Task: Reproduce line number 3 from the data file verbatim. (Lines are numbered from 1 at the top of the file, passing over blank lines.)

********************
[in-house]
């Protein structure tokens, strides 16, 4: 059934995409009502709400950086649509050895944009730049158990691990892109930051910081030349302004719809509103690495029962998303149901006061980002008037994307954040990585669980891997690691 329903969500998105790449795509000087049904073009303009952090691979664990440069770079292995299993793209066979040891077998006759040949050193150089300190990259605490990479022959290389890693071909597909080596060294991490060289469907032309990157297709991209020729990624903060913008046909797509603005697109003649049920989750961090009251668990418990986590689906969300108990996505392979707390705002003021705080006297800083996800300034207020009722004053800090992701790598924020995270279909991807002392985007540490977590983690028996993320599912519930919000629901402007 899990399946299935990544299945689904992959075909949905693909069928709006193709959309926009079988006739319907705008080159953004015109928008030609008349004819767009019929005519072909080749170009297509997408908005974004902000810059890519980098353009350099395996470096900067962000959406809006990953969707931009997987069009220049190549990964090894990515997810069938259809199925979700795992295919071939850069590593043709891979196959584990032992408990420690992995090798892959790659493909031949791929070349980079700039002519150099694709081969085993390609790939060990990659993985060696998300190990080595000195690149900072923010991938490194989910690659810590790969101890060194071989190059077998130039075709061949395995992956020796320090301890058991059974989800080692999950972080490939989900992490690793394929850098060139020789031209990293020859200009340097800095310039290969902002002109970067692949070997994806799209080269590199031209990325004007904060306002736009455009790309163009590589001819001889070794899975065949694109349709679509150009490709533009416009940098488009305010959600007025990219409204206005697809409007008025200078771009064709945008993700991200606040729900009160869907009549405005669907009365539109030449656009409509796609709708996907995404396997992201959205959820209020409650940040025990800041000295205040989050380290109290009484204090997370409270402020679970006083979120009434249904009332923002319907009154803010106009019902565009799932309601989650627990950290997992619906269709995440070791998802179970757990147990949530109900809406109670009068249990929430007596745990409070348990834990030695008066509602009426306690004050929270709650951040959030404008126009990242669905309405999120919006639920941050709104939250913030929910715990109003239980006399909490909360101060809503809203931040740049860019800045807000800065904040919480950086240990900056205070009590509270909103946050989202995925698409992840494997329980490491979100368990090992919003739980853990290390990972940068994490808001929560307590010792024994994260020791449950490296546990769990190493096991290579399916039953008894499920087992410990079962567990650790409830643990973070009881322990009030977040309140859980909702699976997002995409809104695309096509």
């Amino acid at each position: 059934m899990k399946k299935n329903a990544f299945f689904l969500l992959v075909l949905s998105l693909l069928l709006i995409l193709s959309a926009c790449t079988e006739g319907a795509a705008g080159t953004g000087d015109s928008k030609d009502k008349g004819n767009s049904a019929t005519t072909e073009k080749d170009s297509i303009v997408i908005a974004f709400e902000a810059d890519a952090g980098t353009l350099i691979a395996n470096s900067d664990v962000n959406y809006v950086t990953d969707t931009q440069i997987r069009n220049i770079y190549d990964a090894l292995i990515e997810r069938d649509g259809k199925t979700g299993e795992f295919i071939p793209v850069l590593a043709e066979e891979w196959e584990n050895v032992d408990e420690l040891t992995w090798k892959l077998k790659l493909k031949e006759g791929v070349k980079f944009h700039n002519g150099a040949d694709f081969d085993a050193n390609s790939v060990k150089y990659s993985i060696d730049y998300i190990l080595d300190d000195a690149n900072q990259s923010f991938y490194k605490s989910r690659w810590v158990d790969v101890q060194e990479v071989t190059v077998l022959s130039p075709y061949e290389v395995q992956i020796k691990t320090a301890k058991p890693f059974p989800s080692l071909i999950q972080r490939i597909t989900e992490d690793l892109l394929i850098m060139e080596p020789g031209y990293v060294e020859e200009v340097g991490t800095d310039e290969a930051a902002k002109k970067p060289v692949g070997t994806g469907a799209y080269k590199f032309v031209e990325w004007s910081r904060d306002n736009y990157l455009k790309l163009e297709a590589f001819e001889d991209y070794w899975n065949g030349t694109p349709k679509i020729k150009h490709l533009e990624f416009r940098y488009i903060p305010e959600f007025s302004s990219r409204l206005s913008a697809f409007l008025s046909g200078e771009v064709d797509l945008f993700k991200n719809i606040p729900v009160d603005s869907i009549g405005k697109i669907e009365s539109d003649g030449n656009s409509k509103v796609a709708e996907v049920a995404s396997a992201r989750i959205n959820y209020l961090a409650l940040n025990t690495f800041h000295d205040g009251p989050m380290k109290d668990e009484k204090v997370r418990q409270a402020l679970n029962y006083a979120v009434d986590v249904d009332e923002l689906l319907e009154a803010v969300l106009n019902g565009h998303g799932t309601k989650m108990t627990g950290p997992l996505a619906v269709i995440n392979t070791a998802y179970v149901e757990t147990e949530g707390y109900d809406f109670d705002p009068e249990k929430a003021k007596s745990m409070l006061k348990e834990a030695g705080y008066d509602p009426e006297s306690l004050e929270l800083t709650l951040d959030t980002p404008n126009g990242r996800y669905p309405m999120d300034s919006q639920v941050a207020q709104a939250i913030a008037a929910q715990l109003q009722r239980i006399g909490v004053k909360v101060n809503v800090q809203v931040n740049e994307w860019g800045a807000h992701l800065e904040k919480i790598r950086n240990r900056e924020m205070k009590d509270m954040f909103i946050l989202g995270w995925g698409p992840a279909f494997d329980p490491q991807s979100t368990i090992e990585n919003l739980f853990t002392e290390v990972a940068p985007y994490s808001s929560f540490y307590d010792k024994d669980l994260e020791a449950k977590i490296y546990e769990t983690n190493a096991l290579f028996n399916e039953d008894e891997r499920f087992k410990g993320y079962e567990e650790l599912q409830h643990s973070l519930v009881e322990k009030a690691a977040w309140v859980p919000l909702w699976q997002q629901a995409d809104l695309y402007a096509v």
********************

């Amino acid at each position: 059934m899990k399946k299935n329903a990544f299945f689904l969500l992959v075909l949905s998105l693909l069928l709006i995409l193709s959309a926009c790449t079988e006739g319907a795509a705008g080159t953004g000087d015109s928008k030609d009502k008349g004819n767009s049904a019929t005519t072909e073009k080749d170009s297509i303009v997408i908005a974004f709400e902000a810059d890519a952090g980098t353009l350099i691979a395996n470096s900067d664990v962000n959406y809006v950086t990953d969707t931009q440069i997987r069009n220049i770079y190549d990964a090894l292995i990515e997810r069938d649509g259809k199925t979700g299993e795992f295919i071939p793209v850069l590593a043709e066979e891979w196959e584990n050895v032992d408990e420690l040891t992995w090798k892959l077998k790659l493909k031949e006759g791929v070349k980079f944009h700039n002519g150099a040949d694709f081969d085993a050193n390609s790939v060990k150089y990659s993985i060696d730049y998300i190990l080595d300190d000195a690149n900072q990259s923010f991938y490194k605490s989910r690659w810590v158990d790969v101890q060194e990479v071989t190059v077998l022959s130039p075709y061949e290389v395995q992956i020796k691990t320090a301890k058991p890693f059974p989800s080692l071909i999950q972080r490939i597909t989900e992490d690793l892109l394929i850098m060139e080596p020789g031209y990293v060294e020859e200009v340097g991490t800095d310039e290969a930051a902002k002109k970067p060289v692949g070997t994806g469907a799209y080269k590199f032309v031209e990325w004007s910081r904060d306002n736009y990157l455009k790309l163009e297709a590589f001819e001889d991209y070794w899975n065949g030349t694109p349709k679509i020729k150009h490709l533009e990624f416009r940098y488009i903060p305010e959600f007025s302004s990219r409204l206005s913008a697809f409007l008025s046909g200078e771009v064709d797509l945008f993700k991200n719809i606040p729900v009160d603005s869907i009549g405005k697109i669907e009365s539109d003649g030449n656009s409509k509103v796609a709708e996907v049920a995404s396997a992201r989750i959205n959820y209020l961090a409650l940040n025990t690495f800041h000295d205040g009251p989050m380290k109290d668990e009484k204090v997370r418990q409270a402020l679970n029962y006083a979120v009434d986590v249904d009332e923002l689906l319907e009154a803010v969300l106009n019902g565009h998303g799932t309601k989650m108990t627990g950290p997992l996505a619906v269709i995440n392979t070791a998802y179970v149901e757990t147990e949530g707390y109900d809406f109670d705002p009068e249990k929430a003021k007596s745990m409070l006061k348990e834990a030695g705080y008066d509602p009426e006297s306690l004050e929270l800083t709650l951040d959030t980002p404008n126009g990242r996800y669905p309405m999120d300034s919006q639920v941050a207020q709104a939250i913030a008037a929910q715990l109003q009722r239980i006399g909490v004053k909360v101060n809503v800090q809203v931040n740049e994307w860019g800045a807000h992701l800065e904040k919480i790598r950086n240990r900056e924020m205070k009590d509270m954040f909103i946050l989202g995270w995925g698409p992840a279909f494997d329980p490491q991807s979100t368990i090992e990585n919003l739980f853990t002392e290390v990972a940068p985007y994490s808001s929560f540490y307590d010792k024994d669980l994260e020791a449950k977590i490296y546990e769990t983690n190493a096991l290579f028996n399916e039953d008894e891997r499920f087992k410990g993320y079962e567990e650790l599912q409830h643990s973070l519930v009881e322990k009030a690691a977040w309140v859980p919000l909702w699976q997002q629901a995409d809104l695309y402007a096509v």